The Grackle barely ranged into southern Texas a century ago, but they do very well around irrigated fields, and thus have expanded north with agricultural development. The "official" range map doesn't even show them as residents in the north half of the Great Valley yet, but sightings have even reached northern Oregon and Washington.

I don't know why, but the grackles remind me more of theropod dinosaurs (the raptors and other meat-eaters) more than most birds. The theropods were indeed their ancestors, as they are for all birds. Something in their vivid eyes, perhaps.
The females barely look to be the same species. They are a dull brown color and are only half the size of the males. I got a shot of one that looked like it was collecting nesting material along the pond shore. The eyes, though. The dinosaurian eyes were the same. Thanks a lot Steven Spielberg!

Tuesday, April 18, 2017

Bushtit in the Joe Domecq Wilderness on the Tuolumne River

The Bushtits (Psaltriparus minimus) are not easy to photograph, in my experience anyway. They are small, hard to see, and they never stop moving. Nevertheless, I've captured some shots of the males on occasion, but today includes the first shots I've gotten of a female. The main difference is the pale eyes, which to me in my anthropomorphic style, makes me think the females are judging me. The males, with their totally black eyes look cute in the manner of stuffed animals...
"Judging you? No, my chirping is just constructive criticism of your birding skills"
We were wandering through the Joe Domecq Wilderness Park on the Tuolumne River near Old Basso Bridge, and I walked a half mile or so looking to see who was out and about and saw pretty much nothing. I got back to where Mrs. Geotripper was sitting, just watching one tree. It turned out to be a good strategy because after a few moments of standing, I had shots of the Bushtit as well as two other species, including the Ash-throated Flycatcher of the previous post.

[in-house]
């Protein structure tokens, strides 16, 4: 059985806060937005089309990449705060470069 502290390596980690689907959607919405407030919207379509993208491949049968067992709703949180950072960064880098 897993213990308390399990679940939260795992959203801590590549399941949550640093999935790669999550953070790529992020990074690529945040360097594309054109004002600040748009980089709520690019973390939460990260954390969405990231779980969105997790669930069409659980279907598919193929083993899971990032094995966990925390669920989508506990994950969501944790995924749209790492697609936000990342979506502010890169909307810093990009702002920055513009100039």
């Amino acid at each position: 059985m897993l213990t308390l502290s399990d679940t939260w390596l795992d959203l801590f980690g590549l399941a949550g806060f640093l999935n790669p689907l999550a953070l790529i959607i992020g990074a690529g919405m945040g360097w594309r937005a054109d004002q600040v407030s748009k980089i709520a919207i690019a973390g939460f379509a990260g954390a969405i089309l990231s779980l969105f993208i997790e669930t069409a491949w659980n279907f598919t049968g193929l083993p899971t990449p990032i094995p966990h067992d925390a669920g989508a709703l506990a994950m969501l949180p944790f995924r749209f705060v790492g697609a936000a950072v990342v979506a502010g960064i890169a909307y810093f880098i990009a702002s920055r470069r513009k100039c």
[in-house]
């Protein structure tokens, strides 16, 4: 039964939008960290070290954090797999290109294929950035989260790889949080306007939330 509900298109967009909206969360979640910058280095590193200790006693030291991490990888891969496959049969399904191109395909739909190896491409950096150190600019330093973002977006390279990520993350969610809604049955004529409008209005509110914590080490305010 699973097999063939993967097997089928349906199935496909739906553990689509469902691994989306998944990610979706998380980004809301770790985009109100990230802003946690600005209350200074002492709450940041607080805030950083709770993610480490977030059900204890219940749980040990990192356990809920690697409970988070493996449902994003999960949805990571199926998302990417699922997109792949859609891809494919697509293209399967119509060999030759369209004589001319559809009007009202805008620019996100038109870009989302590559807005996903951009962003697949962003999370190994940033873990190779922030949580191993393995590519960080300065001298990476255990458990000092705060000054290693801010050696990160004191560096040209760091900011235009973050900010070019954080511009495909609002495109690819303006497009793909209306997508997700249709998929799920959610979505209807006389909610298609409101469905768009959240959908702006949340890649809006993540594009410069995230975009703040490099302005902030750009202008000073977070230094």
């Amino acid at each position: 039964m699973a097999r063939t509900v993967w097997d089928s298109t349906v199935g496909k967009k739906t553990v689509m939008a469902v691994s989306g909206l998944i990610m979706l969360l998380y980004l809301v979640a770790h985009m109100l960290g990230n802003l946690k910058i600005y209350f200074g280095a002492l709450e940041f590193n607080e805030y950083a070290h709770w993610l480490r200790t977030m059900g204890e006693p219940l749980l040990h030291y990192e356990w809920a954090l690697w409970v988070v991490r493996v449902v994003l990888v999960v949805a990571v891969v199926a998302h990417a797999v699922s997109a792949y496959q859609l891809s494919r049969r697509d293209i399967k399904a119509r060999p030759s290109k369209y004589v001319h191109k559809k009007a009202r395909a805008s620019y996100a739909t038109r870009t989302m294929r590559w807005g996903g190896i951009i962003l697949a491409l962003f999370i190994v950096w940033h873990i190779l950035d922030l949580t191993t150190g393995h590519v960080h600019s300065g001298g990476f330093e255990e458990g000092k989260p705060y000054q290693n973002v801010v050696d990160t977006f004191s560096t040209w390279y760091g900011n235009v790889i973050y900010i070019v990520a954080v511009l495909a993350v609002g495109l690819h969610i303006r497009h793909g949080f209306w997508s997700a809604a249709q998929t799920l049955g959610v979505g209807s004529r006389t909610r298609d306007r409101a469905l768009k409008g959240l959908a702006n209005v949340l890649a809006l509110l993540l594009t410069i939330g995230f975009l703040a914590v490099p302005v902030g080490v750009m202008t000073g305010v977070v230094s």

The Bushtits are a bird of the western U.S. and Mexico. They are the only species of their family found in North America. According to Cornell, there are seven species in Eurasia. They build a hanging nest that Cornell describes as "remarkable", but I haven't spied one yet.

Monday, April 17, 2017

Ash-throated Flycatchers at Turlock Lake and on the Tuolumne River

I seem to see these birds at one time of the year, as I posted on them last May, and a year earlier in late April. We were at Turlock Lake State Recreational Area and this Ash-throated Flycatcher (Myiarchus cinerascens) landed in the oak tree on the hill top hardly ten feet away from me. It sang for a fair amount of time (enough for the video below), and actually waited for me to wander away.
This species of flycatcher is really a desert species, with a range across the U.S. Southwest and winters spent in Mexico and the tropics. They aren't seen much north of Oregon. Being creatures of the desert, they don't need to drink, getting most of their moisture from their food.
Strangely enough, after not seeing them for almost a year, I saw a second Ash-throated Flycatcher just up the road at the Joe Domecq Wilderness Area along the Tuolumne River near Basso Bridge!

Saturday, April 15, 2017

Canada Goose "Gang Brood" at Turlock Lake State Recreational Area


It was a beautiful spring day, so we headed out for a short excursion up the Tuolumne River. We hunted for birds at Turlock Lake State Recreational Area for a bit, and then headed east on Lake Road towards the Joe Domecq Wilderness (a county wilderness park developed on an old dredge field). On the way between the parks, we passed an overflow pond for Turlock Lake Reservoir and I saw lots of Canada Geese and a few goslings. We stopped for a few moments to have a look, and soon I saw a caravan of twenty goslings between two adults. I've never seen such a large group of young ones, but apparently the geese like to form "gang broods" of up to five individual families. It's sort of an avian kindergarten, I guess. Whatever it is, it was the cutest thing in my day!